Anxiety Hotline Number

Brindusa Vanta, MD, DHMHS
Medical editor

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Important Anxiety Hotline Numbers for Immediate Support

  • National Alliance on Mental Illness (NAMI) Helpline: 1-800-950-NAMI (6264)
  • National Suicide Prevention Lifeline: 1-800-273-TALK (8255)
  • Substance Abuse and Mental Health Services Administration (SAMHSA) Helpline: 1-800-662-HELP (4357)
  • Boys Town National Hotline: 1-800-448-3000
  • Teen Line: 1-310-855-HOPE (4673) or 1-800-TLC-TEEN (852-8336)

These hotlines provide immediate, confidential support to individuals experiencing anxiety or panic attacks. Available 24/7, these services are staffed by trained professionals ready to offer assistance, guidance, and resources to help manage anxiety effectively.

About Anxiety

Anxiety hotlines are specialized phone services aimed at providing immediate support to individuals grappling with anxiety, panic attacks, or any distress related to anxiety disorders. These hotlines function as a critical lifeline, offering a safe, confidential environment where callers can express their feelings, concerns, and struggles without fear of judgment. The essence of these hotlines lies in their ability to deliver prompt, anonymous support, ensuring that individuals have access to emotional assistance and crisis intervention whenever they need it, day or night. Operated by trained volunteers or mental health professionals, these services emphasize compassionate listening, validation of the caller's experiences, guidance toward coping strategies, and further resources for managing anxiety. The anonymity and confidentiality of the interaction encourage people to open up about their issues, making these hotlines an invaluable resource for immediate support and the first step toward recovery for many.[1]1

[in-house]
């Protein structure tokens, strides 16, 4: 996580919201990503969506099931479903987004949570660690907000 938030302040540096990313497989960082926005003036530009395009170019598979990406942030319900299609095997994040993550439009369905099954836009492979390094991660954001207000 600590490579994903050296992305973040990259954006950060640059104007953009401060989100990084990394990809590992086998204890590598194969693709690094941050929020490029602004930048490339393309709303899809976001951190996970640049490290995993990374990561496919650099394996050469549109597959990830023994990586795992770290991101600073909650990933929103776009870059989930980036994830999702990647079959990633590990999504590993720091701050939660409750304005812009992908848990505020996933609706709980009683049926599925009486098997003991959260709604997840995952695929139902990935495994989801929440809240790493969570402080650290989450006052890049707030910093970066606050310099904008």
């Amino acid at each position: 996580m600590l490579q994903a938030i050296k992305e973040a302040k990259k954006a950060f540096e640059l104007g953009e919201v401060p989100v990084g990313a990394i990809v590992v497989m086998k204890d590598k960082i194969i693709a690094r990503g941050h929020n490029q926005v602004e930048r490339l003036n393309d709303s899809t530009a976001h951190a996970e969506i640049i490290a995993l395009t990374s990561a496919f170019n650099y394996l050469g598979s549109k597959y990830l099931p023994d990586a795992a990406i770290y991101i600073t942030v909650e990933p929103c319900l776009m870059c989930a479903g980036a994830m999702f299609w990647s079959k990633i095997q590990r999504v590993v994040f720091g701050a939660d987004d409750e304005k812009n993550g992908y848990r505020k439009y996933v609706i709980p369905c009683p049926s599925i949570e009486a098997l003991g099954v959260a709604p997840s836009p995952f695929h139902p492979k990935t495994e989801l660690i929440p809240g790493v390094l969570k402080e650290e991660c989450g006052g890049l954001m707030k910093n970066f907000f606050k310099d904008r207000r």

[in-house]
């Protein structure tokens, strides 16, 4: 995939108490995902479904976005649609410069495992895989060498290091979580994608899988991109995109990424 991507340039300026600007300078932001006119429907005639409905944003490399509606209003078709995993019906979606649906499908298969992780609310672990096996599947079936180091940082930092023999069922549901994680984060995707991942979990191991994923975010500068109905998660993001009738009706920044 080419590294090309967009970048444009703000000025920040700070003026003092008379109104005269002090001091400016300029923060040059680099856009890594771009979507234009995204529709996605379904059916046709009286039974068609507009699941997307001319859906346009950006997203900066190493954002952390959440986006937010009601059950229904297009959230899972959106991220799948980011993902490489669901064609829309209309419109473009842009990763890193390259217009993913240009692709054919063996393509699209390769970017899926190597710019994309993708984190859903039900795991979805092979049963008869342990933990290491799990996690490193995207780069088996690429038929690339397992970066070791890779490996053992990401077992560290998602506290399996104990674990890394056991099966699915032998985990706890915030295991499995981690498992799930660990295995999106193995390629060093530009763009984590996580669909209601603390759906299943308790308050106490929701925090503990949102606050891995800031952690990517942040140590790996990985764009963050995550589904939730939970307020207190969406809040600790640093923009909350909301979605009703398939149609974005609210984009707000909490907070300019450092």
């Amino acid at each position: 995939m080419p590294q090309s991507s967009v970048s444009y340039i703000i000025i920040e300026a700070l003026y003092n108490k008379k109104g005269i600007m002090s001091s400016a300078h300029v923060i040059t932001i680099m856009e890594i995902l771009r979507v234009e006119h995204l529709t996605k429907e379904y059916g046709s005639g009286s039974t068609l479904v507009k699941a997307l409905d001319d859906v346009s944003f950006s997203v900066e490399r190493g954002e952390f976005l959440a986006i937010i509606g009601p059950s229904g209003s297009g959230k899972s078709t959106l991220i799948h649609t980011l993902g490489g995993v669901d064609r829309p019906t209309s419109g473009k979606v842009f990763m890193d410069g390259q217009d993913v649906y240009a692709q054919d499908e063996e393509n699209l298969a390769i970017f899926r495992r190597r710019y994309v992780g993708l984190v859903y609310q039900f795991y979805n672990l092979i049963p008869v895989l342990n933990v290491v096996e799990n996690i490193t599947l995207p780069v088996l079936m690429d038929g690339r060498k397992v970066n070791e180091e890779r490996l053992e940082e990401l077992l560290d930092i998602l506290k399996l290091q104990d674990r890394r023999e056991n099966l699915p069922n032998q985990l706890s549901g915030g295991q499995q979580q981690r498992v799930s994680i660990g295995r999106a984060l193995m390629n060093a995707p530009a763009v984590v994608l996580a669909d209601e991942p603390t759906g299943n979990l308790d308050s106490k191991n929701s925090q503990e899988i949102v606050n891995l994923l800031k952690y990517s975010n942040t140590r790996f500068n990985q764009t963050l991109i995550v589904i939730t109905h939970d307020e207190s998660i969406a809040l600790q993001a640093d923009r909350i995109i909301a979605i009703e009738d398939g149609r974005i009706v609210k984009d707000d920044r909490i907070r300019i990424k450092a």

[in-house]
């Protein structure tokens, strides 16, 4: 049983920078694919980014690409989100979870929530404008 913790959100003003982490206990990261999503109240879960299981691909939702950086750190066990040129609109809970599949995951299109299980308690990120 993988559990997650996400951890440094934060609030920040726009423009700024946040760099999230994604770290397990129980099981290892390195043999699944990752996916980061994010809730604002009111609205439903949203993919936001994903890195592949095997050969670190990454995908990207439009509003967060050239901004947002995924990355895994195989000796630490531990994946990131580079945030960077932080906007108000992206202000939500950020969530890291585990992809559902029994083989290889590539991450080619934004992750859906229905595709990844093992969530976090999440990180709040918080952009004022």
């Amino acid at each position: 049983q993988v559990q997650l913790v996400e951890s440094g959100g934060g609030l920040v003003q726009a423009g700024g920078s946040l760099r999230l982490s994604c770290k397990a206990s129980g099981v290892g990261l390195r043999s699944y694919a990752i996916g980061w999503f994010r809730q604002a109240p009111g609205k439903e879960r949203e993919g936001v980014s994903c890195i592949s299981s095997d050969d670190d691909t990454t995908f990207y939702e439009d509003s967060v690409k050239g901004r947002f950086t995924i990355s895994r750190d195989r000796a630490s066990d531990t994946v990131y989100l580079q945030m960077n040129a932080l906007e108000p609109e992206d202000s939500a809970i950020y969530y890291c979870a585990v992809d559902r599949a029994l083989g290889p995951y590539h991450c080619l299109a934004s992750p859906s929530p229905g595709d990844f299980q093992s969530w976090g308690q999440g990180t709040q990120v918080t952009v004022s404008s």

About Anxiety

Calling an anxiety helpline is a good way to reach out for help if anxiety is affecting your quality of life. Anonymous and confidential, free anxiety hotlines can offer a compassionate, nonjudgmental ear and connect you with valuable resources that may help you take control of your anxiety. While some level of anxiety is a normal response to stress, anxiety that persists when no stress is present or if the symptoms of anxiety affect day-to-day activities may be indicative of an anxiety disorder. If you suffer from excessive anxiety, you’re not alone. In fact, according to the National Institute of Mental Health, anxiety disorders affect around 19% of the U.S. population, making them one of the most common mental health disorders in the country.[1]


There are several types of anxiety disorders, including [2]

  • Generalized anxiety disorder, which means you have excessive anxiety and worry in association with a large number of various causes, or even nonexistent ones, for months or years
  • Panic disorder, which means you suffer from sudden, unexpected anxiety attacks that, though severe, are short-lived (5-20 minutes in most cases)
  • Social anxiety (or social phobia), which means you have an excessive fear of being judged or rejected and a general fear of social situations

People who suffer from anxiety disorders experience an abnormal response to certain situations. They are unable to control these responses.[3] Anxiety disorders affect your well-being and impact your ability to function in day-to-day life because they are associated with symptoms such as [2]